Jesus said, “I am the Road, also the Truth, also the Life. No one gets to the Father apart from me. If you really knew me, you would know my Father as well. From now on, you do know him. You’ve even seen him!”

  1. God wishes the result of this encounter to be a reconnection of people to God (2 Cor. 5:18-19, Msg.)

All this comes from the God who settled the relationship between us and him, and then called us to settle our relationships with each other. God put the world square with himself through the Messiah, giving the world a fresh start by offering forgiveness of sins.

  1. God wishes his followers to participate in his mission and tell others about his offer of reconciliation (2 Cor. 5:20, Msg.)

God has given us the task of telling everyone what he is doing. We’re Christ’s representatives. God uses us to persuade men and women to drop their differences and enter into God’s work of making things right between them. We’re speaking for Christ himself now: Become friends with God; he’s already a friend with you.

The following sections compare how modern and millennial leaders differ in their approaches to telling others about God’s mission.

3 Perils of Modern Leadership Regarding: “Incarnation”

Modern Leadership Millennial Leadership
Send others. Go in person.
Teaching is one-sided and directive. Teach and be taught.
Gathering is an “attractional” event. Gathering is a supernatural encounter.

DOWNLOAD the chapter here >>> ORGANIX Chpt. 7 INCARNATION Pg121-138

[i] Carlton T. Lewis, Latin Dictionary (Oxford, UK: Oxford University Press, 1996), p. 112.

[ii] N. T. Wright, Incarnation and Establishment, sermon, (Durham, UK: Cathedral Church of Christ, Dec. 25, 2008).

[iii] David J. Bosch, Transforming Mission: Paradigm Shifts in the Theology of Mission (Maryknoll, NY: Orbis, 19910, p. 390.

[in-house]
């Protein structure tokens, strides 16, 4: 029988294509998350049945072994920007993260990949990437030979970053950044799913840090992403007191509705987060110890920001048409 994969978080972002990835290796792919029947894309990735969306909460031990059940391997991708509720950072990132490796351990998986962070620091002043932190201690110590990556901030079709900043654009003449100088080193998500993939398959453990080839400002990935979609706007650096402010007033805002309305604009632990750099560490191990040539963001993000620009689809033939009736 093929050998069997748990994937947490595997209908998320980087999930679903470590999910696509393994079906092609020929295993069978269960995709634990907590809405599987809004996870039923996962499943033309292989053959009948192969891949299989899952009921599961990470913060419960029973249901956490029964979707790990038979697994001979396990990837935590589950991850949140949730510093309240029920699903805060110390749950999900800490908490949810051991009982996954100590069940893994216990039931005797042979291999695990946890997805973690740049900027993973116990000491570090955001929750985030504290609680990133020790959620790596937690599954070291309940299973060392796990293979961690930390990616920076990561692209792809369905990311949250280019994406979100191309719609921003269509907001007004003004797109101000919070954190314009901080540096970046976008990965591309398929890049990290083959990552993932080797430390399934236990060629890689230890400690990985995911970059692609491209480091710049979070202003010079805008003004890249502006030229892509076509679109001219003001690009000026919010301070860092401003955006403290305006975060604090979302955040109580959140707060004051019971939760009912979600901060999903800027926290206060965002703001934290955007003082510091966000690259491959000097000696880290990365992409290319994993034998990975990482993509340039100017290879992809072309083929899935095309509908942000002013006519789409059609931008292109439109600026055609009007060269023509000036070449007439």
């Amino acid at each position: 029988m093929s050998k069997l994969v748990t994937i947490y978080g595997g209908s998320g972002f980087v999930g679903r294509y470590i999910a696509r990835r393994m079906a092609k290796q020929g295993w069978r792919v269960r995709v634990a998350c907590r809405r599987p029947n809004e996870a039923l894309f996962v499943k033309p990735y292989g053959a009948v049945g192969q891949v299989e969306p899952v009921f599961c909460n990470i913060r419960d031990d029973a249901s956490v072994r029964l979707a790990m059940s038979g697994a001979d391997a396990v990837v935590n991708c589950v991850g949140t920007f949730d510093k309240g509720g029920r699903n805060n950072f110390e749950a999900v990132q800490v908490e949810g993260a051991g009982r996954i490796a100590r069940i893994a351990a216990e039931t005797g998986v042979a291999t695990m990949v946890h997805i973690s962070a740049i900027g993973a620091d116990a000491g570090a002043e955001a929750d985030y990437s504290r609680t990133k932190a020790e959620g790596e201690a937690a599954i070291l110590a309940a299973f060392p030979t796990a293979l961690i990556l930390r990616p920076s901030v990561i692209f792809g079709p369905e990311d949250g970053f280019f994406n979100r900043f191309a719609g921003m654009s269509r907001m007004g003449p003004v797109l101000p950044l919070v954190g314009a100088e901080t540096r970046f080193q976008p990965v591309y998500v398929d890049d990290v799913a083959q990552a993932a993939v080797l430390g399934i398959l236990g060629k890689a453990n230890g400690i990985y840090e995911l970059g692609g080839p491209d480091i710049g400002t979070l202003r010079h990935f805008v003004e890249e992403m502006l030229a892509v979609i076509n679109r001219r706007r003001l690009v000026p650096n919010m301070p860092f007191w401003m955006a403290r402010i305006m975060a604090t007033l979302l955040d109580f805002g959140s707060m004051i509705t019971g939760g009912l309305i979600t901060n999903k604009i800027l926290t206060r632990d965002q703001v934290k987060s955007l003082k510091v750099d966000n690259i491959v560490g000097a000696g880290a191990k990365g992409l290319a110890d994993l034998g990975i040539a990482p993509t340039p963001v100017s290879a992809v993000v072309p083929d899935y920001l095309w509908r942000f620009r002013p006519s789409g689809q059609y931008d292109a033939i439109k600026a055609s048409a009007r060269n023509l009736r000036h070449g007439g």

FAILURE & What Often Causes Great Leaders to Fall #David #ORGANIXbook

by Bob Whitesel, 10/20/14

Let’s look at a great man of God at one of his lowest points. David was king of all Israel. A major player in Near Eastern politics, David commanded the greatest kingdom Israel was ever to know in ancient times. And David was a man especially sensitive to God, who the Bible calls “a man after God’s own heart.”

But this doesn’t mean David wasn’t immune to stumbling and making a colossal error. Let’s read the story and see if we can see where David started his subtle slide into sin.

“In the spring, at the time when kings go off to war, David sent Joab out with the king’s men and the whole Israelite army. They destroyed the Ammonites and besieged Rabbah. But David remained in Jerusalem. One evening David got up from his bed and walked around on the roof of the palace. From the roof he saw a woman bathing. The woman was very beautiful, and David sent someone to find out about her. The man said, “Isn’t this Bathsheba, the daughter of Eliam and the wife of Uriah the Hittite?” Then David sent messengers to get her. She came to him, and he slept with her. (She had purified herself from her uncleanness.) Then she went back home. The woman conceived and sent word to David, saying, “I am pregnant.” 2 Samuel 11:1-5

Did you notice the story started out by saying that this happened “in the spring, at the time when kings go off to war…?” Knowledge of ancient warfare throws light on the story. Spring was the usual time for campaigning, and the king always led his men. But we find David idling away in the palace, dodging his duties. And then when he sees Bathsheba, he seems to think as the king he ought to have anything he desires. And later when she conceives, he will resort to murder and eventually a cover-up to hide his sin.

How did such a spiritually dynamic man (he wrote many of the Psalms) fall so far … so fast? There are many factors, but perhaps one is that he started with little sins and then graduated slowly to bigger and bigger sins. First it was just the small sin of not doing his duty (to lead his men), then it was the sin of covetousness (thinking he could have whatever he wanted), then it was adultery (probably thinking “hey, we’re in love… it must be okay”), and so on and so on.

Let this story be a reminder to all of us that the slope into sin is slippery. And once we start sinning (or sliding) it is hard to stop. Decide to stop sin in its tracks when it first appears. Be at the right place, at the right time and avoid even little sins that can lead us down a slippery slope toward sins we never imagined.